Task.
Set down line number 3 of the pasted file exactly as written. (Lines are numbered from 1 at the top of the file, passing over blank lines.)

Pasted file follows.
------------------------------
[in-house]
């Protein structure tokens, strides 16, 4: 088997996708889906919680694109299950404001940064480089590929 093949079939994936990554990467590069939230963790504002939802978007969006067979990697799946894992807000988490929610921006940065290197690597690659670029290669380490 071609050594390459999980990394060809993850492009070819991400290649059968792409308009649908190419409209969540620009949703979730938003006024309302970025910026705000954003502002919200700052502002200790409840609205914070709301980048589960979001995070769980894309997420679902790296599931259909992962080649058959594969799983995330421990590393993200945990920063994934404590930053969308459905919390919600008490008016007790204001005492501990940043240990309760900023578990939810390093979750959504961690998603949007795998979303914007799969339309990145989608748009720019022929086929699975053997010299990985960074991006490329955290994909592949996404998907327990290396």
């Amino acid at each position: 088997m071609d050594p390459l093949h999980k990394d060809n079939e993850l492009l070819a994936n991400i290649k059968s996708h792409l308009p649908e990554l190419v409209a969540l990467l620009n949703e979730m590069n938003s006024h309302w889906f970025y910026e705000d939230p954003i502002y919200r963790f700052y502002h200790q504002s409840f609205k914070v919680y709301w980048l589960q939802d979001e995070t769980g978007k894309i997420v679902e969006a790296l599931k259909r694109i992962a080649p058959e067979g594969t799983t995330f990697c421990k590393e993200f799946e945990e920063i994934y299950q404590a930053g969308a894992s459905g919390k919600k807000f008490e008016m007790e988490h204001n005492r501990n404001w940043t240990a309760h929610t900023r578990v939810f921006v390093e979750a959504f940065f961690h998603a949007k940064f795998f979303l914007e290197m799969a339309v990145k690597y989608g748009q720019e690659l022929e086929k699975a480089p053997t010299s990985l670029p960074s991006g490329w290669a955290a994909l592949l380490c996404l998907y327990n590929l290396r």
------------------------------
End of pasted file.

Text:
């Amino acid at each position: 088997m071609d050594p390459l093949h999980k990394d060809n079939e993850l492009l070819a994936n991400i290649k059968s996708h792409l308009p649908e990554l190419v409209a969540l990467l620009n949703e979730m590069n938003s006024h309302w889906f970025y910026e705000d939230p954003i502002y919200r963790f700052y502002h200790q504002s409840f609205k914070v919680y709301w980048l589960q939802d979001e995070t769980g978007k894309i997420v679902e969006a790296l599931k259909r694109i992962a080649p058959e067979g594969t799983t995330f990697c421990k590393e993200f799946e945990e920063i994934y299950q404590a930053g969308a894992s459905g919390k919600k807000f008490e008016m007790e988490h204001n005492r501990n404001w940043t240990a309760h929610t900023r578990v939810f921006v390093e979750a959504f940065f961690h998603a949007k940064f795998f979303l914007e290197m799969a339309v990145k690597y989608g748009q720019e690659l022929e086929k699975a480089p053997t010299s990985l670029p960074s991006g490329w290669a955290a994909l592949l380490c996404l998907y327990n590929l290396r």